BELFAST, Maine — To say Tony and Natalia Rose like cheese is an understatement. The two 25-year-olds are devoting their lives to the food. After years of spending too much money on cheese — shopping, cooking and eating all things cheesy — they decided to leave their jobs and their town to open shop.

The store, Eat More Cheese, opens Tuesday, April 17, in Belfast.

Right now the shop, on the backside of Main Street, smells like wood varnish while the counters dry, but soon it will smell like creamy brie and the salty cured meats that will fill the boutique.

“It’s a change from our careers, but it’s something we love. Some people like to kayak. We like cheese. I can’t see myself ever getting bored with it,” said Tony, who left his job as a manager of a medical office near Lewiston to pursue his dream. “You’ve got to do what you love.”

His wife, Natalia, saw a specialty cheese shop in Quebec and thought, “I love that.”

The couple settled on Belfast after visiting the coastal city for their first wedding anniversary four years ago. It hadn’t left their minds since. With a bustling co-op full of local food and a Main Street that shuts down for the farmers markets in the summer, Tony said their store will fit right in.

But the Roses don’t want a fancy cheese store — they want fun.

“I think cheese should be accessible. We want everyone to come in and try as many cheeses as they can,” Tony said.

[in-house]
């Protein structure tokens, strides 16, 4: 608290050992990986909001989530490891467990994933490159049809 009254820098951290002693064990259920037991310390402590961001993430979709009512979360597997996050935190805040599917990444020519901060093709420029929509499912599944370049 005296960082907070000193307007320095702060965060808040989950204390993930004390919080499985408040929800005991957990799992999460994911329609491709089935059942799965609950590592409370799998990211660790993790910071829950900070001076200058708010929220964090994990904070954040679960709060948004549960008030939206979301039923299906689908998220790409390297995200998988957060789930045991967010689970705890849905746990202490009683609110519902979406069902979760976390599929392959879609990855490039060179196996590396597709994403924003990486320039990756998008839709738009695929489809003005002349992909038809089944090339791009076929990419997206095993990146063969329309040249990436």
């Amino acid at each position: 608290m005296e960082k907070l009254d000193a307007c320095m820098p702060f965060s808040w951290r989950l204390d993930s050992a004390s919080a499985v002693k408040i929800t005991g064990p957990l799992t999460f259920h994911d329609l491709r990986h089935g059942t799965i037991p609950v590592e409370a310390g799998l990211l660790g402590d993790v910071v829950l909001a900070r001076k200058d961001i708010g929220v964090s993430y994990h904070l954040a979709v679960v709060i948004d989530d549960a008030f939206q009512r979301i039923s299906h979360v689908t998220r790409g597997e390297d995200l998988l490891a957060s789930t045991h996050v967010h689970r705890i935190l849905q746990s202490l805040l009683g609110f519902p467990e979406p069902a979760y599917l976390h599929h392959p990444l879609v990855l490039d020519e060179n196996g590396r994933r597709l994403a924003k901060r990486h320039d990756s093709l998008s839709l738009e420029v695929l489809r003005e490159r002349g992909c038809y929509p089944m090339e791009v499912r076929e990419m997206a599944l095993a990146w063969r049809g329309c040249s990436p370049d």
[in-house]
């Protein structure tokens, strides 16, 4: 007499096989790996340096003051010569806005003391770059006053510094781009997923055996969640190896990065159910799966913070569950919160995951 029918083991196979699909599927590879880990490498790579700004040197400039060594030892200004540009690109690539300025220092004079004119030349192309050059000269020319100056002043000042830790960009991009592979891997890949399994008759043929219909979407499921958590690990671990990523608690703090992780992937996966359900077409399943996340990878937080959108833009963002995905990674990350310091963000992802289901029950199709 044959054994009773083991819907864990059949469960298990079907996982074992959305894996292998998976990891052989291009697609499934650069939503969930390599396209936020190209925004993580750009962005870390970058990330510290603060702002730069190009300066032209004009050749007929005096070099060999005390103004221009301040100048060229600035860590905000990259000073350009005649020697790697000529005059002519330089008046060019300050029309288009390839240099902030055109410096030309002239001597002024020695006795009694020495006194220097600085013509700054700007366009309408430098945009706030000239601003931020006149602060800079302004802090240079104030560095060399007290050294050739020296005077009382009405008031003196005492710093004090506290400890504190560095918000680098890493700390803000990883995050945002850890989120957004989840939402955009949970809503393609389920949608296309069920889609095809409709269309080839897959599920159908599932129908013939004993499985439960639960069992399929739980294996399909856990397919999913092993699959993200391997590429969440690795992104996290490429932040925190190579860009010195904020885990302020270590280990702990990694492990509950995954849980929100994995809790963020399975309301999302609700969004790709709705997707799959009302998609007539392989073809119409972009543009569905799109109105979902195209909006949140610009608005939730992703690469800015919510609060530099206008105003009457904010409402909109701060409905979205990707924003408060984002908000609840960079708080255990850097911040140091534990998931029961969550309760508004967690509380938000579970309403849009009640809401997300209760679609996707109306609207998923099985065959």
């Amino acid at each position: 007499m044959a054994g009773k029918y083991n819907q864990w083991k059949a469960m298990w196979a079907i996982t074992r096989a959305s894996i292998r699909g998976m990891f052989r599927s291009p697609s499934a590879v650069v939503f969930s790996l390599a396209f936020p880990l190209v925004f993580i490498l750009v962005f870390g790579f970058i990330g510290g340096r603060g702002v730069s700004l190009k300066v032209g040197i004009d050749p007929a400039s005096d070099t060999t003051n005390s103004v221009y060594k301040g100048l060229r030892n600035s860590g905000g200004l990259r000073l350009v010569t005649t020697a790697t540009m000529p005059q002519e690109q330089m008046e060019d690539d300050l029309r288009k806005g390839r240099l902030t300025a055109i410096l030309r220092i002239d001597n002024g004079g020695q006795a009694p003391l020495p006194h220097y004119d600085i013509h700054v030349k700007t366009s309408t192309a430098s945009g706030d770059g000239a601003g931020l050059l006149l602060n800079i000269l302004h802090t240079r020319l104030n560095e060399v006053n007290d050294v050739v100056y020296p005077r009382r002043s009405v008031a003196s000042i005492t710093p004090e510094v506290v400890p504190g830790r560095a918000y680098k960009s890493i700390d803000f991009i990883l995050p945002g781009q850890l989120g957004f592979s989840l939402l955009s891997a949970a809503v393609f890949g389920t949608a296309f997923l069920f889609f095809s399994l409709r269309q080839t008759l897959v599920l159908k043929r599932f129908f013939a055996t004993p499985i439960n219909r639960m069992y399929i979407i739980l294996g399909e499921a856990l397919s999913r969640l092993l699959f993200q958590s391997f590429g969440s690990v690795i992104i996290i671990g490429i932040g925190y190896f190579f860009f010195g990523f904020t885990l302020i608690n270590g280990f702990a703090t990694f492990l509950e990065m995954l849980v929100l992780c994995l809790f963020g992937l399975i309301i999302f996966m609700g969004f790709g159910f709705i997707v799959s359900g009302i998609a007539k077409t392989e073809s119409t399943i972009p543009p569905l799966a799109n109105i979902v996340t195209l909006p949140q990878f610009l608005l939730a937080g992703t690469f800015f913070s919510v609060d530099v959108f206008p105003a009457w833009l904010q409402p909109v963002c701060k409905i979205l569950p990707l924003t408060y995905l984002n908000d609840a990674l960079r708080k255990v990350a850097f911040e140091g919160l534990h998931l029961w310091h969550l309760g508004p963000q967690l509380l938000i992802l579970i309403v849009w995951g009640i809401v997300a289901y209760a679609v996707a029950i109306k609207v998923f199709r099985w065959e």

“Cheese is snobby,” Natalia said, holding their 2-year-old daughter, Sophia, in the bright yellow store.

“Yeah. You shouldn’t have to know fancy adjectives to shop for cheese. ‘It’s good’ is all that matters,” Tony said.

Neither Rose has formal cheese education. They didn’t go to culinary school. But Tony reads a lot and has dabbled in making his own ricottas before.

“I eat a lot of cheese. That’s the best education,” Tony said.

Until the shipments arrive on Thursday, the shelves hanging on the yellow sponge-painted walls are empty, as is the refrigerator, which will be devoted to fresh cheeses. A counter with four barstools will act as a sampling bar where people can try different varieties, from aged cheddars to fresh goat cheeses.

“Cheese is amazing. Some cheese has been made the same way for thousands of years. It’s always milk, rennet, salt. There is a magic behind cheese,” Natalia said.

“Unless you’re lactose-intolerant,” Tony added.

“It’s true though. You’re eating the same thing your ancestors ate, and it’s made the same way,” Natalia said.

The store will start with about 40 cheese varieties and will stock some chocolate, crackers and cured meats and expand from there, Tony said. Many of the cheeses will be American, and they hope to find some local selections. The longer-term plan is to have beer and wine to pair with the cheeses, but that is at least a few months off.